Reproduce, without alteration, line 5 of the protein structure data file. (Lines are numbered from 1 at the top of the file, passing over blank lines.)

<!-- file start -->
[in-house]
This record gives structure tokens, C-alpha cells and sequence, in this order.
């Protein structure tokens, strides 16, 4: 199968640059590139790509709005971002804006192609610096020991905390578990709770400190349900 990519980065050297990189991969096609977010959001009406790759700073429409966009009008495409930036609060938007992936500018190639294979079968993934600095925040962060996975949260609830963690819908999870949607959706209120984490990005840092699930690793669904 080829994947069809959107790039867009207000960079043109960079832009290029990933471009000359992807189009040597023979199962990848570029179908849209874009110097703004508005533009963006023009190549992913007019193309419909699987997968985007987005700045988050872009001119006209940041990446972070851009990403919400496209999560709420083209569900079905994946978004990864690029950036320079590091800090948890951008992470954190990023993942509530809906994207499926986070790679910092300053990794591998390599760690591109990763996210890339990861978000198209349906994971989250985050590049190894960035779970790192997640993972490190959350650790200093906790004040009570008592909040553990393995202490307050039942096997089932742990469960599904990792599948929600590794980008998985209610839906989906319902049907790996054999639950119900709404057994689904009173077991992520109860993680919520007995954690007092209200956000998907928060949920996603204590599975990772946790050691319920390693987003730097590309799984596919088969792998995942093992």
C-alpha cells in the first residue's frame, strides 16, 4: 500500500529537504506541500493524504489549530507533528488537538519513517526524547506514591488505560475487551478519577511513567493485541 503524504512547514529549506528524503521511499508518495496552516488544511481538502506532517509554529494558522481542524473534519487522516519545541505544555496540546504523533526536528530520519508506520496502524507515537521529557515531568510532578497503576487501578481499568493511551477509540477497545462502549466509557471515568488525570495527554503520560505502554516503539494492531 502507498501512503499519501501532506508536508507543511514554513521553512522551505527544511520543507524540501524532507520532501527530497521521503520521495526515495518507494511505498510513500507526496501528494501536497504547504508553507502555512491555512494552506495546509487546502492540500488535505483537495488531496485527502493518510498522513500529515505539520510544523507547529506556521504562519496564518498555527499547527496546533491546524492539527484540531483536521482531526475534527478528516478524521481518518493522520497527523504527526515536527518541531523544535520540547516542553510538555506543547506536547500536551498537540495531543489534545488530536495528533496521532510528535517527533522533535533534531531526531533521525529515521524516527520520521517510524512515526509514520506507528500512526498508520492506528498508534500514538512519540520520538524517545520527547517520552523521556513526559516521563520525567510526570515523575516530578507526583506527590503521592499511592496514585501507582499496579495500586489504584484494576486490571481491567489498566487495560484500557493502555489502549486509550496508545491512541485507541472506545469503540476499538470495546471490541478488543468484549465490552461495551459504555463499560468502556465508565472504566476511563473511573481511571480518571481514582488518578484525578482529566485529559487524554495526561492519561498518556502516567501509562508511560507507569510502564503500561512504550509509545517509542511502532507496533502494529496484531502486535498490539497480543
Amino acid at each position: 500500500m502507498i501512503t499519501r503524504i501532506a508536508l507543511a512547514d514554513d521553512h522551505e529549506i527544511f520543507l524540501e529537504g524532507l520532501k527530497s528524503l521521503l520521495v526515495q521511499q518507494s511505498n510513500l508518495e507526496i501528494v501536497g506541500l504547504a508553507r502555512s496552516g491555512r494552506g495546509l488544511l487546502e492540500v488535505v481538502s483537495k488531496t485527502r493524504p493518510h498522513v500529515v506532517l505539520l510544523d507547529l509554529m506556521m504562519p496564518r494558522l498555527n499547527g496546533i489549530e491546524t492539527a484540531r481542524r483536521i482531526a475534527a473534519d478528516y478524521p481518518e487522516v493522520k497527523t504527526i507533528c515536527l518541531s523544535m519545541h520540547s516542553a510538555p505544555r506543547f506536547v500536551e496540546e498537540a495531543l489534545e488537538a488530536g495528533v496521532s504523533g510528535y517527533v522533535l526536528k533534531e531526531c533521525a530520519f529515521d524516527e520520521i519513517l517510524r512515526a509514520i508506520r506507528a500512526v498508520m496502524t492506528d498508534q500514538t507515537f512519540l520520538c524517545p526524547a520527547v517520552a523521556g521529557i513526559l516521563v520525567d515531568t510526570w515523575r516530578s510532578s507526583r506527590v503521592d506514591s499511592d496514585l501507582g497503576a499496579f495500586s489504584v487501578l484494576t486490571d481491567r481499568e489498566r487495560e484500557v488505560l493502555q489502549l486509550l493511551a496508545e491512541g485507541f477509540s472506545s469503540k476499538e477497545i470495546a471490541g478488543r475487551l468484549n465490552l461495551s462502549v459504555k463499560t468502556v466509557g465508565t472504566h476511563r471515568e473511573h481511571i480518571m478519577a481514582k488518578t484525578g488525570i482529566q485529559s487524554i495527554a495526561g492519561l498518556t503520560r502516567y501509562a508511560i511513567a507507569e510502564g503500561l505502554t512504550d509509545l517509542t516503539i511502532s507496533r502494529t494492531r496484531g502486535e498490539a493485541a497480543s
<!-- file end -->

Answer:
Amino acid at each position: 500500500m502507498i501512503t499519501r503524504i501532506a508536508l507543511a512547514d514554513d521553512h522551505e529549506i527544511f520543507l524540501e529537504g524532507l520532501k527530497s528524503l521521503l520521495v526515495q521511499q518507494s511505498n510513500l508518495e507526496i501528494v501536497g506541500l504547504a508553507r502555512s496552516g491555512r494552506g495546509l488544511l487546502e492540500v488535505v481538502s483537495k488531496t485527502r493524504p493518510h498522513v500529515v506532517l505539520l510544523d507547529l509554529m506556521m504562519p496564518r494558522l498555527n499547527g496546533i489549530e491546524t492539527a484540531r481542524r483536521i482531526a475534527a473534519d478528516y478524521p481518518e487522516v493522520k497527523t504527526i507533528c515536527l518541531s523544535m519545541h520540547s516542553a510538555p505544555r506543547f506536547v500536551e496540546e498537540a495531543l489534545e488537538a488530536g495528533v496521532s504523533g510528535y517527533v522533535l526536528k533534531e531526531c533521525a530520519f529515521d524516527e520520521i519513517l517510524r512515526a509514520i508506520r506507528a500512526v498508520m496502524t492506528d498508534q500514538t507515537f512519540l520520538c524517545p526524547a520527547v517520552a523521556g521529557i513526559l516521563v520525567d515531568t510526570w515523575r516530578s510532578s507526583r506527590v503521592d506514591s499511592d496514585l501507582g497503576a499496579f495500586s489504584v487501578l484494576t486490571d481491567r481499568e489498566r487495560e484500557v488505560l493502555q489502549l486509550l493511551a496508545e491512541g485507541f477509540s472506545s469503540k476499538e477497545i470495546a471490541g478488543r475487551l468484549n465490552l461495551s462502549v459504555k463499560t468502556v466509557g465508565t472504566h476511563r471515568e473511573h481511571i480518571m478519577a481514582k488518578t484525578g488525570i482529566q485529559s487524554i495527554a495526561g492519561l498518556t503520560r502516567y501509562a508511560i511513567a507507569e510502564g503500561l505502554t512504550d509509545l517509542t516503539i511502532s507496533r502494529t494492531r496484531g502486535e498490539a493485541a497480543s